Free Delivery On Orders Over $149!

Organic or Natural? Is It Worth It?

March 11, 2017

Have you ever gone to the grocery store and felt overwhelmed by the terms “organic”, “free range”, “natural”, “pastured”, “cage free”, “grass fed” or how about the classic “all natural”?

You’re just looking for food for your family that is safe to eat.  You want to buy meat from animals that lived a good life and were treated humanely.  You want your food to be free of harmful chemicals and additives that will make you sick.  

That’s why you choose to buy the food labeled “organic” or “free range”, right?  But, how’s a mom to decide which one is best?  All these terms...what do they really mean?  Let’s explore a bit, shall we?

First up, the golden child…..Organic.

There are tons of regulations to become an organic farmer, but basically they are not allowed to use hormones, antibiotics or synthetic fertilizers.  While I definitely agree with these practices, it isn’t always what it’s cracked up to be.  

The organic label simply means the animal was fed organic feed.  They’ll try to fool you with a picture of an chicken roaming around on grass or something along those lines.  Don’t be fooled, it was still raised “factory farm style” but just fed organic feed.

Cage Free

I consider myself fairly educated on “real food” and I’ll admit, this one got me.

For a long time I was making my own mayo because I couldn’t find one that wasn’t loaded with toxic soybean or canola oil.  Then I found one and the ingredients were: avocado oil, organic cage-free eggs, organic egg yolks, organic vinegar, sea salt, organic rosemary extract.  I thought I won the lottery.  One less thing I have to make in the kitchen and it tastes like the real deal.  But then I came across this picture.


My heart sank. I immediately knew those “organic cage free eggs” were no better than any other egg.  

Free Range

The only requirement here is that the chicken has access to the outdoors which usually is a small patch of dirt or a concrete slab.  Sadly, if the door is open for an hour or less per day, they can be labeled as free range.


A very trendy term these days.  Once again, grass fed only means they have access to some grass.  There is a big difference in short stubble grass in a mostly dirt patch versus grass up to a cow’s belly that is bursting with nutrients like found on our farm, yet they both can be labeled as such.

Natural and Pastured

These are probably the worst terms of them all.  There are absolutely no regulations on the words natural or pastured.  It’s fair game for anything!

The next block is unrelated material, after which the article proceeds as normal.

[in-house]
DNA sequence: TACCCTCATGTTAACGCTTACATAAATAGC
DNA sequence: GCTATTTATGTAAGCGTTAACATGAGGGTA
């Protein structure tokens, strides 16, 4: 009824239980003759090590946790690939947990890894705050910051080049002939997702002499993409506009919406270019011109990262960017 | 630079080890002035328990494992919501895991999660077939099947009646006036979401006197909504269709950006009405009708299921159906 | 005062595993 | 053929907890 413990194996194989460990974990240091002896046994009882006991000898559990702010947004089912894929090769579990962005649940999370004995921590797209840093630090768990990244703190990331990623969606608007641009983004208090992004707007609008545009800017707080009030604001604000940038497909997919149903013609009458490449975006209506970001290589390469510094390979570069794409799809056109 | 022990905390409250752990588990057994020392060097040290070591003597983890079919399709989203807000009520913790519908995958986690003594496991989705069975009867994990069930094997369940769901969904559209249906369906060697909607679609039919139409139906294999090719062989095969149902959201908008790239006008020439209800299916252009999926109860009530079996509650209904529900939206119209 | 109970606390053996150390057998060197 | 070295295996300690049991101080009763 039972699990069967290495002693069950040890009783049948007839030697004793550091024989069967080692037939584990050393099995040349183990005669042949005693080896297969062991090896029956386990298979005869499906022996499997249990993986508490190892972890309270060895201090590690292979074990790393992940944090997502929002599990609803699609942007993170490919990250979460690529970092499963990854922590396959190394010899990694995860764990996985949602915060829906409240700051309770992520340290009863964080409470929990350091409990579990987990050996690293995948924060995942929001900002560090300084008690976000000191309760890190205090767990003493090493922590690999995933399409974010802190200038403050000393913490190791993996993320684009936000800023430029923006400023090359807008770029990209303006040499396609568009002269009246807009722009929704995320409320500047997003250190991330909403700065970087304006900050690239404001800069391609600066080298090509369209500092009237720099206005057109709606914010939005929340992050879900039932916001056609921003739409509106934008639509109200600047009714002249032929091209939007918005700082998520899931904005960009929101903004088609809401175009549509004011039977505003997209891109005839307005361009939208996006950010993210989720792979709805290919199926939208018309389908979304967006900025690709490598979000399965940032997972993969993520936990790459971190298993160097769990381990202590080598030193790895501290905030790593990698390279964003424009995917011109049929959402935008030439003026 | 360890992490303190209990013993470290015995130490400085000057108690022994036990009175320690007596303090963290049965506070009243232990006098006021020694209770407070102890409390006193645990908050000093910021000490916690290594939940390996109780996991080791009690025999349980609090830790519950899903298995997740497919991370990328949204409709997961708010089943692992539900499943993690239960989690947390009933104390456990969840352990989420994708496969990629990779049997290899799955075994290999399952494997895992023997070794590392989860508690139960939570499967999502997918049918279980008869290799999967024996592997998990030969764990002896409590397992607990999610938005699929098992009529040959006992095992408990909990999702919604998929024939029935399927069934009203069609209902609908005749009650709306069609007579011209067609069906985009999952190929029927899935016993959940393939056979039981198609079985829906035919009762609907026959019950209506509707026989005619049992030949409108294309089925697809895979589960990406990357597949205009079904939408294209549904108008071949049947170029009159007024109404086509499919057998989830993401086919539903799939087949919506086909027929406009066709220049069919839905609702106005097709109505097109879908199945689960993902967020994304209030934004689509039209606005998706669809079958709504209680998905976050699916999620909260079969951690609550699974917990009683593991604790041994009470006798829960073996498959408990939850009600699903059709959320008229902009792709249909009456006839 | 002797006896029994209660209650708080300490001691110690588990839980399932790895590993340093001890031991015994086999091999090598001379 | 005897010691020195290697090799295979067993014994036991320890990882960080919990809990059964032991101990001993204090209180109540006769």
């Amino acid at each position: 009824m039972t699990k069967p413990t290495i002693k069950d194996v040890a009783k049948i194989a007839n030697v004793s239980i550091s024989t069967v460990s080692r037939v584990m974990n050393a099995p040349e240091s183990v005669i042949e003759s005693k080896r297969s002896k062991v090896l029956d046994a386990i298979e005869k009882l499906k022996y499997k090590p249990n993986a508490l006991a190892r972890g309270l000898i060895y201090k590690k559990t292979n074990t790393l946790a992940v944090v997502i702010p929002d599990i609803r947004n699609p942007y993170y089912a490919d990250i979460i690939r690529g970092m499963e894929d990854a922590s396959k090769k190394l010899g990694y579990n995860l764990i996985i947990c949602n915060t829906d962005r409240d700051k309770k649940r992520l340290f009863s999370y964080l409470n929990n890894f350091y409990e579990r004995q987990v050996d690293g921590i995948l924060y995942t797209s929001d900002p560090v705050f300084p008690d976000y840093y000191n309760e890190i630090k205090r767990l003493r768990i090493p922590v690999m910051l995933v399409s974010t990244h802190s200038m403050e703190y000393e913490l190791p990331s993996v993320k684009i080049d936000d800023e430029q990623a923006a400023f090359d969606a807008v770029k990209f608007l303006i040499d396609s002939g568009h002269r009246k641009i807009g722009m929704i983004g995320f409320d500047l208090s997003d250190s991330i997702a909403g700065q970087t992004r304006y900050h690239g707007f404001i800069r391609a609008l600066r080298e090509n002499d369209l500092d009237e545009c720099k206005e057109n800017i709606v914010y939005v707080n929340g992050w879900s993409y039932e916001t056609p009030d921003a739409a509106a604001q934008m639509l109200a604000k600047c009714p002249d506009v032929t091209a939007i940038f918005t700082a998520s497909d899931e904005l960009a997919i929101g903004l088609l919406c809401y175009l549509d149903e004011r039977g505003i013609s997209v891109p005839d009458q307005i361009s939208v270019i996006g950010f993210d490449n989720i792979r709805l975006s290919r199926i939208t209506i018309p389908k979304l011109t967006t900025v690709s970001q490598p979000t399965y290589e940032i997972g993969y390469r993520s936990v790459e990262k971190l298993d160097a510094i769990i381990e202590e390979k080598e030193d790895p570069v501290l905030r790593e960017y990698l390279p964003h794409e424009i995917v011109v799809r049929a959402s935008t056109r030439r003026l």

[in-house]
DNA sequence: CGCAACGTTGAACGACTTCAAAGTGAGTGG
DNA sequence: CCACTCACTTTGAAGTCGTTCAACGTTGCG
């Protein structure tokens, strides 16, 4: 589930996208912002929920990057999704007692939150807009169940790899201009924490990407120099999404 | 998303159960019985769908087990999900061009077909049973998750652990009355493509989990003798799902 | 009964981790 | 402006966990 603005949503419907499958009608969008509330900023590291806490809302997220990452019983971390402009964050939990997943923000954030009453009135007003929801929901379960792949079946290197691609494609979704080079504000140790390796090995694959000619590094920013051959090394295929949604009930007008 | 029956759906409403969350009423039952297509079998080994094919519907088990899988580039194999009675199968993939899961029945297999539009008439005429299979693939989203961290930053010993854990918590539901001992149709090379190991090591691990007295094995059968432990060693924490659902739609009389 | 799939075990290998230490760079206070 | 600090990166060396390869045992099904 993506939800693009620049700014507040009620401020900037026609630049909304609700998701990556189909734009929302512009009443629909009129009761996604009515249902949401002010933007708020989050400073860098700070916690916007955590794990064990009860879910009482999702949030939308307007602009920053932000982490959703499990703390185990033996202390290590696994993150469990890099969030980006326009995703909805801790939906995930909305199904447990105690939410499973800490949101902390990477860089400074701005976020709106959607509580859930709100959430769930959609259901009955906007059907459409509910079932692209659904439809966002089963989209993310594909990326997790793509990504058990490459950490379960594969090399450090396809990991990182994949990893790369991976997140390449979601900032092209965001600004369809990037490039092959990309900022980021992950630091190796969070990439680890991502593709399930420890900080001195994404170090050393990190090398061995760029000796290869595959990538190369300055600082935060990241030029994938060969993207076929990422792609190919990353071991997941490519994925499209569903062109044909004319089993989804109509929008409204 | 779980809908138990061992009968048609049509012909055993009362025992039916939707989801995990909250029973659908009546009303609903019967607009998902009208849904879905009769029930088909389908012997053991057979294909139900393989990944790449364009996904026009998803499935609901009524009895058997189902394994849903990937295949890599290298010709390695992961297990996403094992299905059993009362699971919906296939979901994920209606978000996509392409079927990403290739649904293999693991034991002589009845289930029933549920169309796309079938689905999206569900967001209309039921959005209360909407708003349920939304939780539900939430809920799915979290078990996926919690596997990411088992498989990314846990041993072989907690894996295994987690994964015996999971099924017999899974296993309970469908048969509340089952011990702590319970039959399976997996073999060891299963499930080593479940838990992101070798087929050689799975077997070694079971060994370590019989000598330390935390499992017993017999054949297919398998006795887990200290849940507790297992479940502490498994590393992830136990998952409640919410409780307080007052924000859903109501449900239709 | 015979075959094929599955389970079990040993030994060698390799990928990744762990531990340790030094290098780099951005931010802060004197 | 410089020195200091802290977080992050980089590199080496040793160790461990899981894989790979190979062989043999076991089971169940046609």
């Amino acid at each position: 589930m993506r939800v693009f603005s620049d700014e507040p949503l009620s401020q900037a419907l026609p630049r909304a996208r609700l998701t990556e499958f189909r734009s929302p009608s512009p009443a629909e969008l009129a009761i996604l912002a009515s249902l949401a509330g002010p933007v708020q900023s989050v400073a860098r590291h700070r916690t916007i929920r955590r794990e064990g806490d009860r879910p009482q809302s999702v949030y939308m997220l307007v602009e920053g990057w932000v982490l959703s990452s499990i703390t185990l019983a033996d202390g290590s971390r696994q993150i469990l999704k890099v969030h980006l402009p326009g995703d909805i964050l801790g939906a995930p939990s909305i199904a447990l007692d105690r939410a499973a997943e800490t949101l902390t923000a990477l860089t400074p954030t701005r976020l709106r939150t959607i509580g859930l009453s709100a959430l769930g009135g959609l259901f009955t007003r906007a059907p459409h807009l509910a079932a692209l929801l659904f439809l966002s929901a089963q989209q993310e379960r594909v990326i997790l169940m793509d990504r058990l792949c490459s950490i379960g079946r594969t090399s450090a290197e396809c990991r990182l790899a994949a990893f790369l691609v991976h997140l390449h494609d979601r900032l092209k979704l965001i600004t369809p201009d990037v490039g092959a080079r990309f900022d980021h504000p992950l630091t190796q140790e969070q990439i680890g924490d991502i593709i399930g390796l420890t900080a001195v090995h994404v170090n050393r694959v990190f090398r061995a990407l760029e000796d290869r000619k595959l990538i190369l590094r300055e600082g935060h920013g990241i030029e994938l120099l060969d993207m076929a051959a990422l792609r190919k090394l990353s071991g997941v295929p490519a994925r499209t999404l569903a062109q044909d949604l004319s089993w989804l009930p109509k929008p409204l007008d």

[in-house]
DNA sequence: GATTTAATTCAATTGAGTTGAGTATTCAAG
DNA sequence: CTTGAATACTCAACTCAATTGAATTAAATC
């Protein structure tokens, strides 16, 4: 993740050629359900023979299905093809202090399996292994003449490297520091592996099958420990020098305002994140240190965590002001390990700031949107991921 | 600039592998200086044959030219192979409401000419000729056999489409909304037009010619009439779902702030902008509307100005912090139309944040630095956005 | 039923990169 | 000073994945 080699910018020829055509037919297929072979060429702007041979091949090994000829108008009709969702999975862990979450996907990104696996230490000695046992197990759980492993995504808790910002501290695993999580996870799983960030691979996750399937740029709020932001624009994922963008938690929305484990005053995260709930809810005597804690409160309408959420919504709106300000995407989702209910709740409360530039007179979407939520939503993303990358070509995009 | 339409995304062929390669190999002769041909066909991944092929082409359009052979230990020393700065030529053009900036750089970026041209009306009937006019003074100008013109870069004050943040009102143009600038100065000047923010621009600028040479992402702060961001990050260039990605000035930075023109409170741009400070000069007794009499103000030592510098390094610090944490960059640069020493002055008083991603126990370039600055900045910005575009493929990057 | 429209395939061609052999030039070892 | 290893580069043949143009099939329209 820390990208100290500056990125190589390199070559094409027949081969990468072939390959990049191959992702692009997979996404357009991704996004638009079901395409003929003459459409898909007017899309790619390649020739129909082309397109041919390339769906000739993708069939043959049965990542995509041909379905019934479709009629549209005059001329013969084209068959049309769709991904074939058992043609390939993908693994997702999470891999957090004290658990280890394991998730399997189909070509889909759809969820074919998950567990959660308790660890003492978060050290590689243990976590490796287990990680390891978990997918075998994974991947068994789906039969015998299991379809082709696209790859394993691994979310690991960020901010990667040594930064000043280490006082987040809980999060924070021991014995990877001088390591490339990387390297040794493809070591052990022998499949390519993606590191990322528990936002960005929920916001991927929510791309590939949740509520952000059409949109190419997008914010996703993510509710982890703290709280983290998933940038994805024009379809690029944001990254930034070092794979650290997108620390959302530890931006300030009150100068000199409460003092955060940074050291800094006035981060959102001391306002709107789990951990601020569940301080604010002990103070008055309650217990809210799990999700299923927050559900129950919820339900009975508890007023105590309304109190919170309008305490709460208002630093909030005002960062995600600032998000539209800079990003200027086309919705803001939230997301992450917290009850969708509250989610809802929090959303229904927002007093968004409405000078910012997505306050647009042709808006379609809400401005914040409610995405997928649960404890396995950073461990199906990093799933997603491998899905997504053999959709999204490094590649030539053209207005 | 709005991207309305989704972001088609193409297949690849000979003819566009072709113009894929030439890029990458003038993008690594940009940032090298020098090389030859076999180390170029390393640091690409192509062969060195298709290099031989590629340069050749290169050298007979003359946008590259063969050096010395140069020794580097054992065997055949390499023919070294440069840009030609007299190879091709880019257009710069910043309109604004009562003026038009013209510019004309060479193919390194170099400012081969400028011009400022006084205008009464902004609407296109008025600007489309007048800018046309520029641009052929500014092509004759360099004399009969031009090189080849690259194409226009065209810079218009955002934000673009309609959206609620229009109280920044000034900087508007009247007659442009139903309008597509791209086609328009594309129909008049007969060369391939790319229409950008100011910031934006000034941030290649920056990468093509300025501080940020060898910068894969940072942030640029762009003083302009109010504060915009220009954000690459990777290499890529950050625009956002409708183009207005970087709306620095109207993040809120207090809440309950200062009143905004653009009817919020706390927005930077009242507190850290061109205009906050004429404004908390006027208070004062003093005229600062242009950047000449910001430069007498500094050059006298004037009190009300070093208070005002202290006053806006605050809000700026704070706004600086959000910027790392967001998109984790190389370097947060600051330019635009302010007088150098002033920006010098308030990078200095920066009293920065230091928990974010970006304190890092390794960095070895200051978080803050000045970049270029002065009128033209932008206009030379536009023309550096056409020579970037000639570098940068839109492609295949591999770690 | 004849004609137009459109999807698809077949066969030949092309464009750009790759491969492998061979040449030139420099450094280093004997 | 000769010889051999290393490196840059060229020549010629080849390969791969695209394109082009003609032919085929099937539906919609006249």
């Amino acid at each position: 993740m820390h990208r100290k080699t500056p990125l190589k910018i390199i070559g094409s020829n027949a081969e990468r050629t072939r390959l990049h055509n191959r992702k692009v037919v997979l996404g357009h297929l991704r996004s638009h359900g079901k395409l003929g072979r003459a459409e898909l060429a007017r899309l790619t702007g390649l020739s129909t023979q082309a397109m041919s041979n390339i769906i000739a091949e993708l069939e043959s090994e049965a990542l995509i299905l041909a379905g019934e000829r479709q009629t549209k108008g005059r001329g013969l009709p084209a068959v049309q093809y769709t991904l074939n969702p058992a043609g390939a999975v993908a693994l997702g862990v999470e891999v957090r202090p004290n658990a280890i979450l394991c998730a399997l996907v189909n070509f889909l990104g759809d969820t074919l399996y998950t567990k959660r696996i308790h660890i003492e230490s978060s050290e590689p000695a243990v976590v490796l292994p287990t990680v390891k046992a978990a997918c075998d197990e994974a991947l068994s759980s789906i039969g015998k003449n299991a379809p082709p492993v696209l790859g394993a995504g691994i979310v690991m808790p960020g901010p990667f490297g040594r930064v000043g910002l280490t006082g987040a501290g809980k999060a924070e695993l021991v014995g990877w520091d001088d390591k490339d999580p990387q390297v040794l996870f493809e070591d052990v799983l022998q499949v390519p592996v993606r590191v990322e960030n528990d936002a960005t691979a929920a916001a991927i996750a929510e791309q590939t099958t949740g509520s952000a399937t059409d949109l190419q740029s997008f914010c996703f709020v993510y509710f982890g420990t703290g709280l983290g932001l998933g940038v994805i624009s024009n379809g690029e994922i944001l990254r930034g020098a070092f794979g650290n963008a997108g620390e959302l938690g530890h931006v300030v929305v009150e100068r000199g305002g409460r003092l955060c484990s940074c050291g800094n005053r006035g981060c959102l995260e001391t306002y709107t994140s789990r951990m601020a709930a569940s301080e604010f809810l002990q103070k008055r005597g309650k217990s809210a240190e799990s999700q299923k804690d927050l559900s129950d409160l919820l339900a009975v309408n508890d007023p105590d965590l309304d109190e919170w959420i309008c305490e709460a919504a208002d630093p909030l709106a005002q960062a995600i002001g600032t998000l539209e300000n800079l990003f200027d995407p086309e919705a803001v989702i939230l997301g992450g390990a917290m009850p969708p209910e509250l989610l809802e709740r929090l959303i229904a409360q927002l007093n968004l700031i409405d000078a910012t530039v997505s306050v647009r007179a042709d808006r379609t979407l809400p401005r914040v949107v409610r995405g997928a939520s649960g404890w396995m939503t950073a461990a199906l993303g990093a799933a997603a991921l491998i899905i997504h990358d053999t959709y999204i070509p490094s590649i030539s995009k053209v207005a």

Sounds great, doesn’t it?  One minor detail...chickens aren’t vegetarians, they are omnivores. They LOVE bugs, worms, even an occasional mouse if they can catch it.  If you buy a “vegetarian” chicken or eggs you can be reassured that chicken never stepped foot on fresh grass or had access to sunshine because they could have accidentally eaten a bug.  Gasp!

You see where I’m going with this.  While I am happy to see there are many consumers who are being conscious of what they are eating, companies know if they can make their product look good and make you believe you are buying a top notch product, you'll buy it.  Chances are you aren’t getting the product you think you are and you're spending a pretty penny on it.

Transparency and accountability is key

The only true way to understand how your food is being raised is to come and see for yourself.

At Nature’s Pantry we have an open door policy - you're welcome to drop it at any time.  However, if you'd like to full guided farm tour be sure to sign up for one of our tours this summer!

Bring your kids.  They LOVE seeing the animals.  Pick a dozen eggs and then make them for breakfast.  I tell kids if they can catch a chicken they can take it home with them....

Your kids will never forget their trip to the farm and you’ll help build a strong foundation for a love of real food.  I don’t think I’ve ever seen an ad from Tyson Chicken inviting you for a farm tour...I’m just sayin’.  

Please forward this to someone you know who could use a little help on reading labels!

Sarah Fischer

Raw Milk 101

Feb 26th, 2017